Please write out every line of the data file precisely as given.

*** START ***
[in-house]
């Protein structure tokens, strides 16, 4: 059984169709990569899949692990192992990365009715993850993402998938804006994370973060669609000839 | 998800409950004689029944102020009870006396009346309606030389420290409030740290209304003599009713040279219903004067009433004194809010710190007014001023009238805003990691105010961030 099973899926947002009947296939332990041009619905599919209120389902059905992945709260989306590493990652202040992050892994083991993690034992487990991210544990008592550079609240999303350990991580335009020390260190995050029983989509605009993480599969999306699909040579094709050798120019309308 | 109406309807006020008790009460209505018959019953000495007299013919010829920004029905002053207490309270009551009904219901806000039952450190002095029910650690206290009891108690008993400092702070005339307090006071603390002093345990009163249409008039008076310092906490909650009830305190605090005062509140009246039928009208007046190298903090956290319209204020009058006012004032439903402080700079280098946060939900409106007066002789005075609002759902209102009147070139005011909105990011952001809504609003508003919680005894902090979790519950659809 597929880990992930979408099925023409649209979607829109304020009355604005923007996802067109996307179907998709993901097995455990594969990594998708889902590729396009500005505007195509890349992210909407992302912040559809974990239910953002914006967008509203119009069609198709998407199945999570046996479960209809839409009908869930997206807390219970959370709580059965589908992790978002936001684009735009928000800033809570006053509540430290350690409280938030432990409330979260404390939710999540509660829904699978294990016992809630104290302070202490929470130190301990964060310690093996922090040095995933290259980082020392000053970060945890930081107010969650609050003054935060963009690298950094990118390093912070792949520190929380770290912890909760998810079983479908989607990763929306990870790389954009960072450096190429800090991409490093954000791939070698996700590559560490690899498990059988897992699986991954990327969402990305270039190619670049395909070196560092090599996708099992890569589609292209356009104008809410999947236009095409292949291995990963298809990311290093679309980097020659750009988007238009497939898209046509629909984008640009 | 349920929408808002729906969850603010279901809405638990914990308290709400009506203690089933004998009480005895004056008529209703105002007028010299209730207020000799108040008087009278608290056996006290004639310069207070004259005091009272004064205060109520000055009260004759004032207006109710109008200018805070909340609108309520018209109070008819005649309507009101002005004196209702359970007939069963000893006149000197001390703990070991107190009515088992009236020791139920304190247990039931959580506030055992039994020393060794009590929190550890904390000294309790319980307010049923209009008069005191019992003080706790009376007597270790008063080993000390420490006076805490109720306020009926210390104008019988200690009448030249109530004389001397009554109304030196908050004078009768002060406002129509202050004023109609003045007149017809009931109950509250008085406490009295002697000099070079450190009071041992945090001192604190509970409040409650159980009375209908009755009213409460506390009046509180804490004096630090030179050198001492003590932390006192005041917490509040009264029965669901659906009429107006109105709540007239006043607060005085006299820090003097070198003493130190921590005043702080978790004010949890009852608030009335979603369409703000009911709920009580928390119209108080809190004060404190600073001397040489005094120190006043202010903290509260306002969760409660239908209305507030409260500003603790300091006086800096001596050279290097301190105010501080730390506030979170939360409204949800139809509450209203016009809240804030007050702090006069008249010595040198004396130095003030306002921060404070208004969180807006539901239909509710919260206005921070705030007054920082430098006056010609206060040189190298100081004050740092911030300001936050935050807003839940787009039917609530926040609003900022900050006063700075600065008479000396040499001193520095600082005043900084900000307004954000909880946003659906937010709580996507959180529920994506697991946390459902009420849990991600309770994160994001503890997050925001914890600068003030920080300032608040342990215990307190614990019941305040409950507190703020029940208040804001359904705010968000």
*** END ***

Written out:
[in-house]
């Protein structure tokens, strides 16, 4: 059984169709990569899949692990192992990365009715993850993402998938804006994370973060669609000839 | 998800409950004689029944102020009870006396009346309606030389420290409030740290209304003599009713040279219903004067009433004194809010710190007014001023009238805003990691105010961030 099973899926947002009947296939332990041009619905599919209120389902059905992945709260989306590493990652202040992050892994083991993690034992487990991210544990008592550079609240999303350990991580335009020390260190995050029983989509605009993480599969999306699909040579094709050798120019309308 | 109406309807006020008790009460209505018959019953000495007299013919010829920004029905002053207490309270009551009904219901806000039952450190002095029910650690206290009891108690008993400092702070005339307090006071603390002093345990009163249409008039008076310092906490909650009830305190605090005062509140009246039928009208007046190298903090956290319209204020009058006012004032439903402080700079280098946060939900409106007066002789005075609002759902209102009147070139005011909105990011952001809504609003508003919680005894902090979790519950659809 597929880990992930979408099925023409649209979607829109304020009355604005923007996802067109996307179907998709993901097995455990594969990594998708889902590729396009500005505007195509890349992210909407992302912040559809974990239910953002914006967008509203119009069609198709998407199945999570046996479960209809839409009908869930997206807390219970959370709580059965589908992790978002936001684009735009928000800033809570006053509540430290350690409280938030432990409330979260404390939710999540509660829904699978294990016992809630104290302070202490929470130190301990964060310690093996922090040095995933290259980082020392000053970060945890930081107010969650609050003054935060963009690298950094990118390093912070792949520190929380770290912890909760998810079983479908989607990763929306990870790389954009960072450096190429800090991409490093954000791939070698996700590559560490690899498990059988897992699986991954990327969402990305270039190619670049395909070196560092090599996708099992890569589609292209356009104008809410999947236009095409292949291995990963298809990311290093679309980097020659750009988007238009497939898209046509629909984008640009 | 349920929408808002729906969850603010279901809405638990914990308290709400009506203690089933004998009480005895004056008529209703105002007028010299209730207020000799108040008087009278608290056996006290004639310069207070004259005091009272004064205060109520000055009260004759004032207006109710109008200018805070909340609108309520018209109070008819005649309507009101002005004196209702359970007939069963000893006149000197001390703990070991107190009515088992009236020791139920304190247990039931959580506030055992039994020393060794009590929190550890904390000294309790319980307010049923209009008069005191019992003080706790009376007597270790008063080993000390420490006076805490109720306020009926210390104008019988200690009448030249109530004389001397009554109304030196908050004078009768002060406002129509202050004023109609003045007149017809009931109950509250008085406490009295002697000099070079450190009071041992945090001192604190509970409040409650159980009375209908009755009213409460506390009046509180804490004096630090030179050198001492003590932390006192005041917490509040009264029965669901659906009429107006109105709540007239006043607060005085006299820090003097070198003493130190921590005043702080978790004010949890009852608030009335979603369409703000009911709920009580928390119209108080809190004060404190600073001397040489005094120190006043202010903290509260306002969760409660239908209305507030409260500003603790300091006086800096001596050279290097301190105010501080730390506030979170939360409204949800139809509450209203016009809240804030007050702090006069008249010595040198004396130095003030306002921060404070208004969180807006539901239909509710919260206005921070705030007054920082430098006056010609206060040189190298100081004050740092911030300001936050935050807003839940787009039917609530926040609003900022900050006063700075600065008479000396040499001193520095600082005043900084900000307004954000909880946003659906937010709580996507959180529920994506697991946390459902009420849990991600309770994160994001503890997050925001914890600068003030920080300032608040342990215990307190614990019941305040409950507190703020029940208040804001359904705010968000």